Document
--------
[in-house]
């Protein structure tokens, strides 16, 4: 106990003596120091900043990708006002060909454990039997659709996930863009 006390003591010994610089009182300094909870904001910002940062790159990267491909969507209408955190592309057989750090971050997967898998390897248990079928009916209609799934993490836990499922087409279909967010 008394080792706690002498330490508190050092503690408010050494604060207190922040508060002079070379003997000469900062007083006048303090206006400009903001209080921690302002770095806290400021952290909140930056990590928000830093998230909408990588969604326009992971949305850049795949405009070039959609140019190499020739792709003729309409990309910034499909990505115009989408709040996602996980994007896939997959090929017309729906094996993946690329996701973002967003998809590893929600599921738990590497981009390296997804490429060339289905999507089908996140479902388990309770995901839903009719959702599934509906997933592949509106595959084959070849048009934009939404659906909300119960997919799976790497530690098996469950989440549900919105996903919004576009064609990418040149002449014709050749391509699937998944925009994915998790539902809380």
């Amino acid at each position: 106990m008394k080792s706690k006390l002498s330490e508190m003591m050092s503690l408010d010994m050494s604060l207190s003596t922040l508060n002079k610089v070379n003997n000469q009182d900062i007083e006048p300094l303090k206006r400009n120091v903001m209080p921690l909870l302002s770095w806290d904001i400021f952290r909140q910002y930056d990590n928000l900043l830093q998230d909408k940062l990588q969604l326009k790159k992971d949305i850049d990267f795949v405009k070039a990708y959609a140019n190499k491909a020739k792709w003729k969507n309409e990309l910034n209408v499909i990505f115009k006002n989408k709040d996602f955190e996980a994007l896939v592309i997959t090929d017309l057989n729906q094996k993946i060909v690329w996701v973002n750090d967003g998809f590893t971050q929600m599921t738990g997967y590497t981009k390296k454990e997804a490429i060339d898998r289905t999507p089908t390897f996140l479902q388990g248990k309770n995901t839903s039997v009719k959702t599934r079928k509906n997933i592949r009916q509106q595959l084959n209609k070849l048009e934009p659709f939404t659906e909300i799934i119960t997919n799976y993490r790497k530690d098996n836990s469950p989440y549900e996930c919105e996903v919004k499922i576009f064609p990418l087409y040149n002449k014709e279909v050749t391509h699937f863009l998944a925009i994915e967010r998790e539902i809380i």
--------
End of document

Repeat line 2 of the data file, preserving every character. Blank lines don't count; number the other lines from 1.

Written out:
């Protein structure tokens, strides 16, 4: 106990003596120091900043990708006002060909454990039997659709996930863009 006390003591010994610089009182300094909870904001910002940062790159990267491909969507209408955190592309057989750090971050997967898998390897248990079928009916209609799934993490836990499922087409279909967010 008394080792706690002498330490508190050092503690408010050494604060207190922040508060002079070379003997000469900062007083006048303090206006400009903001209080921690302002770095806290400021952290909140930056990590928000830093998230909408990588969604326009992971949305850049795949405009070039959609140019190499020739792709003729309409990309910034499909990505115009989408709040996602996980994007896939997959090929017309729906094996993946690329996701973002967003998809590893929600599921738990590497981009390296997804490429060339289905999507089908996140479902388990309770995901839903009719959702599934509906997933592949509106595959084959070849048009934009939404659906909300119960997919799976790497530690098996469950989440549900919105996903919004576009064609990418040149002449014709050749391509699937998944925009994915998790539902809380």